The number of hired workers were up by the largest increases in the nation in the North Carolina and Virginia region, according to the latest USDA Farm Labor report, released May 16 (2008), by the National Agricultural Statistics Service. Overall, hired workers were down by 7% in the U.S., but poultry operations and the nursery greenhouse industry in the North Carolina-Virginia region set a strong demand for workers.
The wage rates of hired workers are also up in North Carolina and Virginia, as well as in South Carolina, according to the report. This increase in wages is largely due to the fact that a higher proportion of the workers have been needed in the higher paying nursery and greenhouse industries, NASS reported.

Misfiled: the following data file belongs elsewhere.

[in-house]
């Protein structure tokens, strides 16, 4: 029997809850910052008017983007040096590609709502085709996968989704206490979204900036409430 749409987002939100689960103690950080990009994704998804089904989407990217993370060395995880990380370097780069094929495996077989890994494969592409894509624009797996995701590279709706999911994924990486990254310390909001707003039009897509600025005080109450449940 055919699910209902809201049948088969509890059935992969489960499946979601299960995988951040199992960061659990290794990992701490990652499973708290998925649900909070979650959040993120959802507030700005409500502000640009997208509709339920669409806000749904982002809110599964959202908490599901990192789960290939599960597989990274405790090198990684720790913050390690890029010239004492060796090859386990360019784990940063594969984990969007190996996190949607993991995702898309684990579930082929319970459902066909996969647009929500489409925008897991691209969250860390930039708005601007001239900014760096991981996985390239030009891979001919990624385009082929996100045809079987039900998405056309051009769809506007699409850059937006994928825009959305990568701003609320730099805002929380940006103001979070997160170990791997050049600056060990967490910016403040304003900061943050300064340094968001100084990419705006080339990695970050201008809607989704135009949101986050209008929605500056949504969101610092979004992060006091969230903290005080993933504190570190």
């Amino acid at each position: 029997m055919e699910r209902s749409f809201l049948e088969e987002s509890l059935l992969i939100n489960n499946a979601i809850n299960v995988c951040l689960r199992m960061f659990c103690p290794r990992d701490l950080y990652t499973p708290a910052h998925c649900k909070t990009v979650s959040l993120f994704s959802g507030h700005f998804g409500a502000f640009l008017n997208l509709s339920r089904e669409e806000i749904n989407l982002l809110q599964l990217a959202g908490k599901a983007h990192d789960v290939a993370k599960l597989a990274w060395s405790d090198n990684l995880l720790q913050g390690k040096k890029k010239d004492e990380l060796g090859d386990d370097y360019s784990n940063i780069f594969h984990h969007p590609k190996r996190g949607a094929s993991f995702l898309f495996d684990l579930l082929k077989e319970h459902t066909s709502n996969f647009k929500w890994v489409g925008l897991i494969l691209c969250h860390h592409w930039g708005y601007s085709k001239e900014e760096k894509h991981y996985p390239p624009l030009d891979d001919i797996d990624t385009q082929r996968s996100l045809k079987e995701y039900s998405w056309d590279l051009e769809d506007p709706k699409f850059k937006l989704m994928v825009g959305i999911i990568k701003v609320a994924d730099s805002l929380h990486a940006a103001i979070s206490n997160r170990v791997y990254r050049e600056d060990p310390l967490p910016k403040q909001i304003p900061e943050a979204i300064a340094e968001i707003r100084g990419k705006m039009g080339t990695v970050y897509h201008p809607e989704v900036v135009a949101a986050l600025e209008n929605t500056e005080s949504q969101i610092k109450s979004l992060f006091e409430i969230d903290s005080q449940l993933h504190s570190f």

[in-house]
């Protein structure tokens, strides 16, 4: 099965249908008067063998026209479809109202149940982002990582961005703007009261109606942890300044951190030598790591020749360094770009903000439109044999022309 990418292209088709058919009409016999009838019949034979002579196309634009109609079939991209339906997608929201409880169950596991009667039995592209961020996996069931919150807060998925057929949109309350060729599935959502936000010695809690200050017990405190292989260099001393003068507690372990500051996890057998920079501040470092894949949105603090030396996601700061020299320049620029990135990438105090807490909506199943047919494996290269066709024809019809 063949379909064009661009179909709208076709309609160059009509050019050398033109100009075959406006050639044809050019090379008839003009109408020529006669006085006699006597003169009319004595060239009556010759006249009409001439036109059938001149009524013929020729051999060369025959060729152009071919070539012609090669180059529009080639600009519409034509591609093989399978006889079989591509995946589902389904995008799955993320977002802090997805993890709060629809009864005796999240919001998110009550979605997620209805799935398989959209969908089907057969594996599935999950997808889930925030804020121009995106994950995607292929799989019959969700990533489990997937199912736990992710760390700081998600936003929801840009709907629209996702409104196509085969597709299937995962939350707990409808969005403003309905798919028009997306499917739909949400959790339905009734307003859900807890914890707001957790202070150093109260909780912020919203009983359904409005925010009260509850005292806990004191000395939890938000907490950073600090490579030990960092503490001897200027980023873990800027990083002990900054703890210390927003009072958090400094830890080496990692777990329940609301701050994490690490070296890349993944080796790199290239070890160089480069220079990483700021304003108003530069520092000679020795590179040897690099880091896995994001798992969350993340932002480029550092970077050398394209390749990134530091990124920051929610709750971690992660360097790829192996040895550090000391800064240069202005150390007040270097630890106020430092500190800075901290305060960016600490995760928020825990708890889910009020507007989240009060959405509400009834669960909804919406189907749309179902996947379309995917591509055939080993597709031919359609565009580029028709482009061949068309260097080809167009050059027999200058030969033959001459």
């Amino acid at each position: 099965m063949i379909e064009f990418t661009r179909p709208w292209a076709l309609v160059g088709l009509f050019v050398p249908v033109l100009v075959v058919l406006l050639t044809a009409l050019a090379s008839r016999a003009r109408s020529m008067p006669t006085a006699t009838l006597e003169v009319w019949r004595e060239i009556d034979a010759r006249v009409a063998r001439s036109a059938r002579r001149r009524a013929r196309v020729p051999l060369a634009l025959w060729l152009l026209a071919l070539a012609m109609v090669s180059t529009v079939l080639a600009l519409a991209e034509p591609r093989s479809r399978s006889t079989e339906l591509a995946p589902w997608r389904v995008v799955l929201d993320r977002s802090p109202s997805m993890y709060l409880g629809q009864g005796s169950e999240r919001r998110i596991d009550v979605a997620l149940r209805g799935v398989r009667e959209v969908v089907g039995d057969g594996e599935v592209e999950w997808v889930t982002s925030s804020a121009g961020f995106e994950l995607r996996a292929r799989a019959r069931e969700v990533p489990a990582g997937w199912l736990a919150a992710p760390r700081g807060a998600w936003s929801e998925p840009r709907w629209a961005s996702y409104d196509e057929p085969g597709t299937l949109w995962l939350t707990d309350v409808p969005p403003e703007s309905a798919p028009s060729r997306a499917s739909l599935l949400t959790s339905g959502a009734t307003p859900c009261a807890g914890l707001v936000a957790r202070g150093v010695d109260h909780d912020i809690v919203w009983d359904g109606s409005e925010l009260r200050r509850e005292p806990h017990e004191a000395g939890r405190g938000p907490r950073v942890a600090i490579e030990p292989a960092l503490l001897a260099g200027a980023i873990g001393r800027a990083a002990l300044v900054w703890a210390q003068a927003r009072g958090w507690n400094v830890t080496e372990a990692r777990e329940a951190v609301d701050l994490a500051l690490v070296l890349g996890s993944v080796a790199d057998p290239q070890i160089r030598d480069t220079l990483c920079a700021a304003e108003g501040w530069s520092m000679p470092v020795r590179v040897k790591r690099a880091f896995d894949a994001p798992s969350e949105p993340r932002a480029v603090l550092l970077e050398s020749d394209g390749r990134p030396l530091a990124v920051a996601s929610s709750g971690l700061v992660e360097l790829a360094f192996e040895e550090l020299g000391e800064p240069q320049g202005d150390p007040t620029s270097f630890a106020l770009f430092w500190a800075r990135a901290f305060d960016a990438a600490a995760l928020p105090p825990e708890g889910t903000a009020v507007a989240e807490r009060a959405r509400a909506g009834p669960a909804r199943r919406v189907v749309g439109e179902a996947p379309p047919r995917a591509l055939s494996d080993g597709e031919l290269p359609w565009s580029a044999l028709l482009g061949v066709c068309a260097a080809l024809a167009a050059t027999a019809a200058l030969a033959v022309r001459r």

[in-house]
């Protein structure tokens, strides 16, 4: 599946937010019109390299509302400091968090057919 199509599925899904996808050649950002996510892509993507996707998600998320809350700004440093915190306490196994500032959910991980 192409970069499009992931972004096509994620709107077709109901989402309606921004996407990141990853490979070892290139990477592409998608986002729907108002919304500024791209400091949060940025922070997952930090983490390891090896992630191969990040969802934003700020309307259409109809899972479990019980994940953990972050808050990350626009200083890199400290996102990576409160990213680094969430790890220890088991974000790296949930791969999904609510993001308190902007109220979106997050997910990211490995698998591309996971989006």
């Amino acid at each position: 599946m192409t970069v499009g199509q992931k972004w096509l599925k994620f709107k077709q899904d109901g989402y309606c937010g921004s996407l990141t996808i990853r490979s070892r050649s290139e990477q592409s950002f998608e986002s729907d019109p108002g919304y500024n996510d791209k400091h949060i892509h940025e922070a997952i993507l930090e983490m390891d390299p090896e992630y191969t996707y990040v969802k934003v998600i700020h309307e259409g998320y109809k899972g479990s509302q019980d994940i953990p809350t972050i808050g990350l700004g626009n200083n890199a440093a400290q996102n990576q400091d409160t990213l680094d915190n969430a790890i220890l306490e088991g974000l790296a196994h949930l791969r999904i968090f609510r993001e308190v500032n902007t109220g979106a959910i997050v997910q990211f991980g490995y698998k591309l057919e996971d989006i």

The average wage rate for all hired agricultural workers in Virginia and North Carolina in the period of April 6-12, 2008, was $9.98 per hour. That was up from $9.32 for a comparable time period (April 8-14) in 2007.
In the Southeast region, including South Carolina, the average wage rate was $9.66 for all hired workers during the period, up from $8.83 a year earlier. In the Appalachian II region, which includes West Virginia, the average wage rate for all hired workers was $10.05 per hour, up from $9.77 in 2007.
In the U.S. as a whole, hired workers were down by 7% but wage rates were up by 4% from a year ago.
Download the complete Farm Labor report from http://usda.mannlib.cornell.edu/usda/current/FarmLabo/FarmLabo-05-16-2008.txt